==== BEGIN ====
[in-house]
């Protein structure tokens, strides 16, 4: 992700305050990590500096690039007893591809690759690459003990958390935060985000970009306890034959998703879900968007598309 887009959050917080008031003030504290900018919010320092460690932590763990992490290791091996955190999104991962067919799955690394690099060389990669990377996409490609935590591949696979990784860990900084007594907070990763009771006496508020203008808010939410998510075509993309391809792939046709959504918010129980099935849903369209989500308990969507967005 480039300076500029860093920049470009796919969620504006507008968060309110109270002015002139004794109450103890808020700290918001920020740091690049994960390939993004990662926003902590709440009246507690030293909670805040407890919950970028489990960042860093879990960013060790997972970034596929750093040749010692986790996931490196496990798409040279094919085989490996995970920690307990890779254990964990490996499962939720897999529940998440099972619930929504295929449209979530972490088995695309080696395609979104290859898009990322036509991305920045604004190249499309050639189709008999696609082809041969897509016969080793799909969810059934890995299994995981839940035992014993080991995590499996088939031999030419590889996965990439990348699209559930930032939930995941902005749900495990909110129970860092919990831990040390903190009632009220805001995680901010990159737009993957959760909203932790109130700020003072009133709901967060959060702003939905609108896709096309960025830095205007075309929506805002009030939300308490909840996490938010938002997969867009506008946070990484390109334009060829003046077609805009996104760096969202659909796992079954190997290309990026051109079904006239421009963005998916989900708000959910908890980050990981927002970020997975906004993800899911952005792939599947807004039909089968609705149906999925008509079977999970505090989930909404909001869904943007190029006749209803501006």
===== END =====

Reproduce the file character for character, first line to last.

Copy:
[in-house]
């Protein structure tokens, strides 16, 4: 992700305050990590500096690039007893591809690759690459003990958390935060985000970009306890034959998703879900968007598309 887009959050917080008031003030504290900018919010320092460690932590763990992490290791091996955190999104991962067919799955690394690099060389990669990377996409490609935590591949696979990784860990900084007594907070990763009771006496508020203008808010939410998510075509993309391809792939046709959504918010129980099935849903369209989500308990969507967005 480039300076500029860093920049470009796919969620504006507008968060309110109270002015002139004794109450103890808020700290918001920020740091690049994960390939993004990662926003902590709440009246507690030293909670805040407890919950970028489990960042860093879990960013060790997972970034596929750093040749010692986790996931490196496990798409040279094919085989490996995970920690307990890779254990964990490996499962939720897999529940998440099972619930929504295929449209979530972490088995695309080696395609979104290859898009990322036509991305920045604004190249499309050639189709008999696609082809041969897509016969080793799909969810059934890995299994995981839940035992014993080991995590499996088939031999030419590889996965990439990348699209559930930032939930995941902005749900495990909110129970860092919990831990040390903190009632009220805001995680901010990159737009993957959760909203932790109130700020003072009133709901967060959060702003939905609108896709096309960025830095205007075309929506805002009030939300308490909840996490938010938002997969867009506008946070990484390109334009060829003046077609805009996104760096969202659909796992079954190997290309990026051109079904006239421009963005998916989900708000959910908890980050990981927002970020997975906004993800899911952005792939599947807004039909089968609705149906999925008509079977999970505090989930909404909001869904943007190029006749209803501006």